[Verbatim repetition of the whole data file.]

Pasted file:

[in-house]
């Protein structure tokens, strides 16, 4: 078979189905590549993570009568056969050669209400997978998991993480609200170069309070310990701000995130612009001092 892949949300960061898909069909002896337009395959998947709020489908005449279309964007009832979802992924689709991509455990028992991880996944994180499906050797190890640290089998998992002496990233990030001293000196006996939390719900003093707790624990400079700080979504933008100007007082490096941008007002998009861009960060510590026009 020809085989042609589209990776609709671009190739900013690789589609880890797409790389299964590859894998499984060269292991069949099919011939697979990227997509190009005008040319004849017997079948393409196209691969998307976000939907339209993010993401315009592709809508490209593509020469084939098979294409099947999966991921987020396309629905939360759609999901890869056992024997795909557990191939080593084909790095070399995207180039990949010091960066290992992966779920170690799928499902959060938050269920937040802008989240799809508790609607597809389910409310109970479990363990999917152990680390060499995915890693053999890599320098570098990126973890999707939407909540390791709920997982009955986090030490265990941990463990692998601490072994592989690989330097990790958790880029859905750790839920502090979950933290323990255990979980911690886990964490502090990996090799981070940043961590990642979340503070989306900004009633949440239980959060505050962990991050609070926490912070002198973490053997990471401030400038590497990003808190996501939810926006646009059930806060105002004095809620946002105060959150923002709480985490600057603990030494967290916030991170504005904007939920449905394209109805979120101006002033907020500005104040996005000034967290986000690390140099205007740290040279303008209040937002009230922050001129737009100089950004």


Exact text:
[in-house]
């Protein structure tokens, strides 16, 4: 078979189905590549993570009568056969050669209400997978998991993480609200170069309070310990701000995130612009001092 892949949300960061898909069909002896337009395959998947709020489908005449279309964007009832979802992924689709991509455990028992991880996944994180499906050797190890640290089998998992002496990233990030001293000196006996939390719900003093707790624990400079700080979504933008100007007082490096941008007002998009861009960060510590026009 020809085989042609589209990776609709671009190739900013690789589609880890797409790389299964590859894998499984060269292991069949099919011939697979990227997509190009005008040319004849017997079948393409196209691969998307976000939907339209993010993401315009592709809508490209593509020469084939098979294409099947999966991921987020396309629905939360759609999901890869056992024997795909557990191939080593084909790095070399995207180039990949010091960066290992992966779920170690799928499902959060938050269920937040802008989240799809508790609607597809389910409310109970479990363990999917152990680390060499995915890693053999890599320098570098990126973890999707939407909540390791709920997982009955986090030490265990941990463990692998601490072994592989690989330097990790958790880029859905750790839920502090979950933290323990255990979980911690886990964490502090990996090799981070940043961590990642979340503070989306900004009633949440239980959060505050962990991050609070926490912070002198973490053997990471401030400038590497990003808190996501939810926006646009059930806060105002004095809620946002105060959150923002709480985490600057603990030494967290916030991170504005904007939920449905394209109805979120101006002033907020500005104040996005000034967290986000690390140099205007740290040279303008209040937002009230922050001129737009100089950004």